Notice I didn't say less important :) It just gets pushed aside in all the HD conversion talk because Carter Finley isn't going HD (yet).
Since some of you may not know, CanesVision is not only responsible for in-game production for all Canes home games. We also do all NC State (men's) basketball home games as well as NC State football games. Yes, the control room at the RBC Center controls the videoboards at Carter Finley.
On game day, we have a minimal crew actually in the stadium (producer, audio producer, stats guy & four cameramen + two grips). The other positions are stationed in the RBC Center control room, just as they are for basketball or hockey (director, technical director, replay ops, graphics...)
In the past, any event at Carter Finley necessitated a major breakdown of eqiupment at the arena only to rebuild it all across the street. The cameras used for hockey & basketball were also used for football (meaning a lot of equipment, such as the camera control units have to come, too... they're heavy....). We had road cases we would load the CCUs into to cart them over in... it was a multiple-day ordeal sometimes (which is problematic if you have a bball/hockey game the night before)...
No more! :)
Since we have the new HD cameras for the arena, we're utilizing the existing cameras solely for football now, meaning much less wear and tear on the equipment. With that, it means we need a more permanent place for the equipment to live (that's not just road cases sitting on a table...)
So... here's the rough plan for our solution.
I realize most of you (even some employees!) wouldn't know what it used to look like ;) Take my word for it... This desk is the "new" video shading station for the stadium. Much nicer - and more permanent - than what we used to have!
These racks are existing and remaining, but I wanted to share... because :)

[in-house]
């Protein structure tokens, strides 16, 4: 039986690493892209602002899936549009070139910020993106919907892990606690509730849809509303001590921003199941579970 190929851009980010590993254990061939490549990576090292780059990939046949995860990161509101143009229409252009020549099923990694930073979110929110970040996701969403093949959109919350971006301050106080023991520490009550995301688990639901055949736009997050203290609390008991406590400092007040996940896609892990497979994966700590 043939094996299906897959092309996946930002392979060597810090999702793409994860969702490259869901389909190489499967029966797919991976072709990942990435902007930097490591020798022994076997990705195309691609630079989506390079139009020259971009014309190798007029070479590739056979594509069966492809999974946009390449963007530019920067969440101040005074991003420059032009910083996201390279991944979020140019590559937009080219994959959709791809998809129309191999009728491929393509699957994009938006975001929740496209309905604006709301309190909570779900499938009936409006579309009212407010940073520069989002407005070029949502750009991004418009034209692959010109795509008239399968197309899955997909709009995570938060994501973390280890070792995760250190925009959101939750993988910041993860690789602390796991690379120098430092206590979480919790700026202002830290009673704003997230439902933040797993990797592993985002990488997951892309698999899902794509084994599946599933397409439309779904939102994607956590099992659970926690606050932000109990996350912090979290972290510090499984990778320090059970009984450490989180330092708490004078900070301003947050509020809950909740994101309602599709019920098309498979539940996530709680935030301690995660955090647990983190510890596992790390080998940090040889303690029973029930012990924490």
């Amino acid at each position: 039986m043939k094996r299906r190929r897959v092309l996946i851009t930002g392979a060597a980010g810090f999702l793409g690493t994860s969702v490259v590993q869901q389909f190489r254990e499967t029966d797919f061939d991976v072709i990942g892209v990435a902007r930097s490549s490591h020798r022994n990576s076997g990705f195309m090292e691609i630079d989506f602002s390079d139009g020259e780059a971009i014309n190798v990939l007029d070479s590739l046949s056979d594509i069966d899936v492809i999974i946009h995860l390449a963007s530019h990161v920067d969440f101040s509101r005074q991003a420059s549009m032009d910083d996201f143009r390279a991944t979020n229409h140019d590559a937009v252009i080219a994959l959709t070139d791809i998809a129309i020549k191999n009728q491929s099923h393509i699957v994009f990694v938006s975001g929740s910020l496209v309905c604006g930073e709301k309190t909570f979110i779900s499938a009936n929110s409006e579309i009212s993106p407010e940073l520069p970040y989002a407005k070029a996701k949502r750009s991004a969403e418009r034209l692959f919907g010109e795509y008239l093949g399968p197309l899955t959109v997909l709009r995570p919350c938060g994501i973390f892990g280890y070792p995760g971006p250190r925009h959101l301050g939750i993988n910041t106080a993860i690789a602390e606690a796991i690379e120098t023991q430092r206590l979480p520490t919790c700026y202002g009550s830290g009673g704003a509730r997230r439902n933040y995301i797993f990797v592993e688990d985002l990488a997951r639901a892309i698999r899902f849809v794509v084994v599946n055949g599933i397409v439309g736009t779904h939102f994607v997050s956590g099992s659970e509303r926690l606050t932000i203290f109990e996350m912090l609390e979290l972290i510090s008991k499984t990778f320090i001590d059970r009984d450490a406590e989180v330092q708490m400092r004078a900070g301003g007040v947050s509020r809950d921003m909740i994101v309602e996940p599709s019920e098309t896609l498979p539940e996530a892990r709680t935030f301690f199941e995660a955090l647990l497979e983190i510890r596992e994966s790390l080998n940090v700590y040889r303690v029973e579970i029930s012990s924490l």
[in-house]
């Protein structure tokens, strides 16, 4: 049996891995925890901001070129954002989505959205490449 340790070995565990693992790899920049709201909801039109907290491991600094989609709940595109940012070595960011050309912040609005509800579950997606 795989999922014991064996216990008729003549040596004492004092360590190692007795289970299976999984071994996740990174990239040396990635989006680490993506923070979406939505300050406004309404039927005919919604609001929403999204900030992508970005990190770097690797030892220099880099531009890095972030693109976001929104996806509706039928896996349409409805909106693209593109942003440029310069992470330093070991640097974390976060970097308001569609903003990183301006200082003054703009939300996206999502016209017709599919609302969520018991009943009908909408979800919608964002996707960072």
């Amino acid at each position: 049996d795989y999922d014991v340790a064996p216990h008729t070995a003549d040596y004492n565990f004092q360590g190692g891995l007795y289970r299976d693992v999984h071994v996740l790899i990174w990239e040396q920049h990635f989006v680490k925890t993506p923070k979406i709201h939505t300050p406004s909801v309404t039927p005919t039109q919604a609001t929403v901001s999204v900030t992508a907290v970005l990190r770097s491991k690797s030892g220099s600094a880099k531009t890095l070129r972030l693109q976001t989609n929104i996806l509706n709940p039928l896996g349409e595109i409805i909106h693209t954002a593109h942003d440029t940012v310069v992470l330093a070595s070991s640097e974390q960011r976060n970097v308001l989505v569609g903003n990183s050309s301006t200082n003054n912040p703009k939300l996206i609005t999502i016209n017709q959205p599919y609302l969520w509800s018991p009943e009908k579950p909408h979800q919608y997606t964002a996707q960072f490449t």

So... if the arena is HD, and the football stadium is SD, how can the HD control room handle it (and so quickly)? Two concepts: fiberoptics and up/down conversion.
[Over-simplification alert:] We capture the video with the cameras, send them to the Carter Finley control room (for shading, etc.), then ship them over as sources on fiber to the arena. The sources are upconverted to HD so we can mix them in the switcher (with graphics and replays, etc.). The program output is then down-converted and shipped back across on fiber to the videoboards.
Side note: all of our graphics and such for football must completely be contained in a 4:3 world, even on graphics machines that typically do 16:9 work for the arena... so we still get to use the same equipment, just in different ways.
The amazing thing is that through all of this - all of the connections and such - the delay from camera to board is negligible delay in the signal. If you're GOOD, you can spot that there actually is a quarter-second (8 frame) delay, but that is actually BUILT IN so that video & audio [from the single-point speaker setup] match at the 50-yard line (think: speed of light is faster than the speed of sound - therefore, we slow down the light to let the sound catch up...). Cool, huh?
And... where are we? :) Here's our view of the [brand new] field.
And, since I was up there anyway...